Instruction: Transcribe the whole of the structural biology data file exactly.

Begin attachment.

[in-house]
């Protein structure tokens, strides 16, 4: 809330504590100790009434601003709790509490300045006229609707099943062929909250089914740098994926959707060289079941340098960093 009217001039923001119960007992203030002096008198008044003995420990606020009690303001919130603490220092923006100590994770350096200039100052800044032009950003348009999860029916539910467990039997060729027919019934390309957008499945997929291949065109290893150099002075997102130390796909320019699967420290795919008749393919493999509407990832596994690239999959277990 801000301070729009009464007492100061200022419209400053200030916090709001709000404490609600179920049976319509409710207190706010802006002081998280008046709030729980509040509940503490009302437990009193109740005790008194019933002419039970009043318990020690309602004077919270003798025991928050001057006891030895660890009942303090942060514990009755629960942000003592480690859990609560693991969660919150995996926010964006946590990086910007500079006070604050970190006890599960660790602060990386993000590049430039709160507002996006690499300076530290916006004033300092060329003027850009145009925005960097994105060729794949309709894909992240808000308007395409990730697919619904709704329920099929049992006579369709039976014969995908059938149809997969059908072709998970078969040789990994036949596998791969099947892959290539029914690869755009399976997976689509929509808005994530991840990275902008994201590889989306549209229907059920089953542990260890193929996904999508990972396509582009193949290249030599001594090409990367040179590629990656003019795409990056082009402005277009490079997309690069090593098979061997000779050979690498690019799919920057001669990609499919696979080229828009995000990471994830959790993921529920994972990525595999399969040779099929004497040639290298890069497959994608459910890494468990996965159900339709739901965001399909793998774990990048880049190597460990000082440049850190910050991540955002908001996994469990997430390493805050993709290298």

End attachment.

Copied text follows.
[in-house]
């Protein structure tokens, strides 16, 4: 809330504590100790009434601003709790509490300045006229609707099943062929909250089914740098994926959707060289079941340098960093 009217001039923001119960007992203030002096008198008044003995420990606020009690303001919130603490220092923006100590994770350096200039100052800044032009950003348009999860029916539910467990039997060729027919019934390309957008499945997929291949065109290893150099002075997102130390796909320019699967420290795919008749393919493999509407990832596994690239999959277990 801000301070729009009464007492100061200022419209400053200030916090709001709000404490609600179920049976319509409710207190706010802006002081998280008046709030729980509040509940503490009302437990009193109740005790008194019933002419039970009043318990020690309602004077919270003798025991928050001057006891030895660890009942303090942060514990009755629960942000003592480690859990609560693991969660919150995996926010964006946590990086910007500079006070604050970190006890599960660790602060990386993000590049430039709160507002996006690499300076530290916006004033300092060329003027850009145009925005960097994105060729794949309709894909992240808000308007395409990730697919619904709704329920099929049992006579369709039976014969995908059938149809997969059908072709998970078969040789990994036949596998791969099947892959290539029914690869755009399976997976689509929509808005994530991840990275902008994201590889989306549209229907059920089953542990260890193929996904999508990972396509582009193949290249030599001594090409990367040179590629990656003019795409990056082009402005277009490079997309690069090593098979061997000779050979690498690019799919920057001669990609499919696979080229828009995000990471994830959790993921529920994972990525595999399969040779099929004497040639290298890069497959994608459910890494468990996965159900339709739901965001399909793998774990990048880049190597460990000082440049850190910050991540955002908001996994469990997430390493805050993709290298």